460 F2d 1267 Whitney v. E Craven
460 F.2d 1267
James L. WHITNEY, Plaintiff-Appellant,
Walter E. CRAVEN, Defendant-Appellee.
United States Court of Appeals,
May 4, 1972.
William A. Brockett, Robert W. Ripley, Federal Defenders, Benjamin F. Rayborn, Legal Research Associate, San Diego, Cal., for plaintiff-appellant.
Evelle J. Younger, Atty. Gen., Herbert L. Asher, Chief Asst. Atty. Gen., Doris H. Maier, Asst. Atty. Gen., Alexander B. McDonald, Mark L. Christiansen, Deputy Attys. Gen., San Diego, Cal., for defendant-appellee.
Before DUNIWAY, TRASK and CHOY, Circuit Judges.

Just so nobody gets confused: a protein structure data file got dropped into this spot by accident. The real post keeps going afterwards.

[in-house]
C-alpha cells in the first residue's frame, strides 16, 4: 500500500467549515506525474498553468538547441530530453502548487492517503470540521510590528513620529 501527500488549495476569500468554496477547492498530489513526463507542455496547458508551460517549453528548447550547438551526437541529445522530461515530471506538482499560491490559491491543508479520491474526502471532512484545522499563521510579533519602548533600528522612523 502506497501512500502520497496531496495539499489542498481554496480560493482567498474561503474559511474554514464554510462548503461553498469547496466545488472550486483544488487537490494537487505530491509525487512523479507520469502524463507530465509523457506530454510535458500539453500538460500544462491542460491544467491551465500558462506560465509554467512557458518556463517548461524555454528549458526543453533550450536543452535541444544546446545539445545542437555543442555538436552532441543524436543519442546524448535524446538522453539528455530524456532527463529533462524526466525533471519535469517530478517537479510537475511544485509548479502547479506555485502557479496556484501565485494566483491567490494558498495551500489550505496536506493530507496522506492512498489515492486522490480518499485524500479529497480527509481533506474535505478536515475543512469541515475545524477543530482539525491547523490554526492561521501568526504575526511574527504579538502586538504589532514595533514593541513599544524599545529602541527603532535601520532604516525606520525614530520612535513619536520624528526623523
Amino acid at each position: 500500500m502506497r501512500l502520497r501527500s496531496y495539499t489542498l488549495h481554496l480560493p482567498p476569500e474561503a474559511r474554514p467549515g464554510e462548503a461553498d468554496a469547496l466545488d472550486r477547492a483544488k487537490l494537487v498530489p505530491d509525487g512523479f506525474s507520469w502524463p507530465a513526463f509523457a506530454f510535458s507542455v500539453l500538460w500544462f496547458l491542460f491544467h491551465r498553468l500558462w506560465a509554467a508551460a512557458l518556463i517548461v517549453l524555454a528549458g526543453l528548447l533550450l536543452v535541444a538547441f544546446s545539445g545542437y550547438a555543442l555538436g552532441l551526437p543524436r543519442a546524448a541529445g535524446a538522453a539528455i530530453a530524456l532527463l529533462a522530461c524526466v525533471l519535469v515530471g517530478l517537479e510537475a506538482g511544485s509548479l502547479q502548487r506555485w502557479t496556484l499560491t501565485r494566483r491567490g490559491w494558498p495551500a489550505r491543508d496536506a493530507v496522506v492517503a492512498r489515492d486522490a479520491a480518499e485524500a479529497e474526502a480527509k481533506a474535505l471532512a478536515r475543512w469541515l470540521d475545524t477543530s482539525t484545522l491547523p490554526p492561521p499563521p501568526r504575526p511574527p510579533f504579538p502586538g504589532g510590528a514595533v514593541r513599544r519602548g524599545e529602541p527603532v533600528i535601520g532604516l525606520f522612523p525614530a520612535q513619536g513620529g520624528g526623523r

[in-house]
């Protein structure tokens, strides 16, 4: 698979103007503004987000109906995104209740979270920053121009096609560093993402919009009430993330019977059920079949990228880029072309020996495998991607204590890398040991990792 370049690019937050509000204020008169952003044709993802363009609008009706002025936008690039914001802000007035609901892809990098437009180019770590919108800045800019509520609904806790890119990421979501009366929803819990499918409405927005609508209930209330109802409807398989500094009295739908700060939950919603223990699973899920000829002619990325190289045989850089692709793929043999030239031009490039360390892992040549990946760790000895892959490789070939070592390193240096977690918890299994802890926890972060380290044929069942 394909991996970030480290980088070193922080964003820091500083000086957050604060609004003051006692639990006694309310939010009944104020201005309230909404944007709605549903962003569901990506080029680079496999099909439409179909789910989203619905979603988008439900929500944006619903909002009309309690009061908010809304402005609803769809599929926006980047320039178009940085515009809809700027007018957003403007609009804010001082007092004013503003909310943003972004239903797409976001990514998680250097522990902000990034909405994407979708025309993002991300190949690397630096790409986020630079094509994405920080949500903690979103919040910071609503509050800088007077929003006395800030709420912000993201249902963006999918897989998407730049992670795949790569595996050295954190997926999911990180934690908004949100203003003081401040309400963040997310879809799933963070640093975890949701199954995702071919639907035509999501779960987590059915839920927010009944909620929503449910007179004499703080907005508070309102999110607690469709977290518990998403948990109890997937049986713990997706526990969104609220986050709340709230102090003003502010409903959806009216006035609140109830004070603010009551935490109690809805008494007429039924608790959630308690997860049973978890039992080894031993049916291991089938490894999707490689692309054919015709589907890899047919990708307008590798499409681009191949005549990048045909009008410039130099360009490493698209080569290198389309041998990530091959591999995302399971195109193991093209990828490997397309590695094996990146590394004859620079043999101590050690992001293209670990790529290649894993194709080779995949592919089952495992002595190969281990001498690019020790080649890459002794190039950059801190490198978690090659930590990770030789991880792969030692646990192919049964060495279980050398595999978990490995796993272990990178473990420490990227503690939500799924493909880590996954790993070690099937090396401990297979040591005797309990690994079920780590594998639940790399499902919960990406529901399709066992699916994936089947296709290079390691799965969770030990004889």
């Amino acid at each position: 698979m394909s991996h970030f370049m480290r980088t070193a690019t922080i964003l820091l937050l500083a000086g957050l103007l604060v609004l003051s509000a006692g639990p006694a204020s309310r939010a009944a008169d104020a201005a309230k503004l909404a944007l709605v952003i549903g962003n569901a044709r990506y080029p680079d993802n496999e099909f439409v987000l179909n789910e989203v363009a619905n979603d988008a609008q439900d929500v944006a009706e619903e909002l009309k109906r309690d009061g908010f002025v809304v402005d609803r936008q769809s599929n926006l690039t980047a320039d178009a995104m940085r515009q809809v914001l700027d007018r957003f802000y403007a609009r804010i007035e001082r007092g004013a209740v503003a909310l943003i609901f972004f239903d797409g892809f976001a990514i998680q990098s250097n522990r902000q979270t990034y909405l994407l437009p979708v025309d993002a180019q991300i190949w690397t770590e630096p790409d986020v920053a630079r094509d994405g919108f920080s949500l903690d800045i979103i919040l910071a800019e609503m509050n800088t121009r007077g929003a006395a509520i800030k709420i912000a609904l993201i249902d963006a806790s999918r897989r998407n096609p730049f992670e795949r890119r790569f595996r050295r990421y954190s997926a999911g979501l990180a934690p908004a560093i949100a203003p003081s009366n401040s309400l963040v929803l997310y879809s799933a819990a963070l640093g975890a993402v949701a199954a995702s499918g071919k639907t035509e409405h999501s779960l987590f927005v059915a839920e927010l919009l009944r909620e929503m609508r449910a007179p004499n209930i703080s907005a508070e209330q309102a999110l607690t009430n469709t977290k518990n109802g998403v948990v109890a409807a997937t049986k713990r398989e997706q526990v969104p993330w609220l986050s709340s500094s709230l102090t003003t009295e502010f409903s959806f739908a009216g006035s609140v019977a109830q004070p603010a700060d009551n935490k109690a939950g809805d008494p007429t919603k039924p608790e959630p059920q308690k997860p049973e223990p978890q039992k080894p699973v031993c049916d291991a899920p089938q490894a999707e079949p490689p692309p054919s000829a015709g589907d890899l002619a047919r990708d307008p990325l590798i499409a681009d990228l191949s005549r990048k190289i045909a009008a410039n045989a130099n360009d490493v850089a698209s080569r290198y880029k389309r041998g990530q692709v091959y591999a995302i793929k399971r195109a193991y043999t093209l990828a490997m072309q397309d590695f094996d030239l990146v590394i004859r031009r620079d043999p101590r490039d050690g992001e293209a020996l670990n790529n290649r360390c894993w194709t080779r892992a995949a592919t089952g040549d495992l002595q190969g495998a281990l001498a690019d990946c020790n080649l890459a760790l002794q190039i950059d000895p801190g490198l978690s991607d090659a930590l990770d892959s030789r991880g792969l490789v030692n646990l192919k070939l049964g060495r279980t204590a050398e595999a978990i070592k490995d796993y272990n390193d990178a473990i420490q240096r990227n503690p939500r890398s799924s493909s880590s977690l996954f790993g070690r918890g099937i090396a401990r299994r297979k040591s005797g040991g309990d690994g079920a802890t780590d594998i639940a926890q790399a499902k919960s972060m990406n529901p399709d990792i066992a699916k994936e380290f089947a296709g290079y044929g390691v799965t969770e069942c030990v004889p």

Whitney, a California prisoner, convicted of burglary in 1965, appeals from the denial of his petition for a writ of habeas corpus. He claims that he did not knowingly and intelligently waive his right to appeal because he did not know that he had a right to appeal or that as an indigent he had a right to have appointed counsel on appeal. See Gairson v. Cupp, 9 Cir., 1969, 415 F.2d 352. The district court held an evidentiary hearing at which Whitney and counsel who represented him at his trial testified. There is ample evidence in the record that Whitney knew that he had a right to appeal. His trial counsel did not expressly testify that he did or did not tell Whitney that he would be entitled to appointed counsel; he was not asked. The court was not required to believe Whitney; indeed, from Whitney's testimony the court could infer that he knew a great deal more than he said he did. The burden of proof was on Whitney, Schlette v. California, 9 Cir., 1960, 284 F.2d 827, and he did not sustain it, as the court found.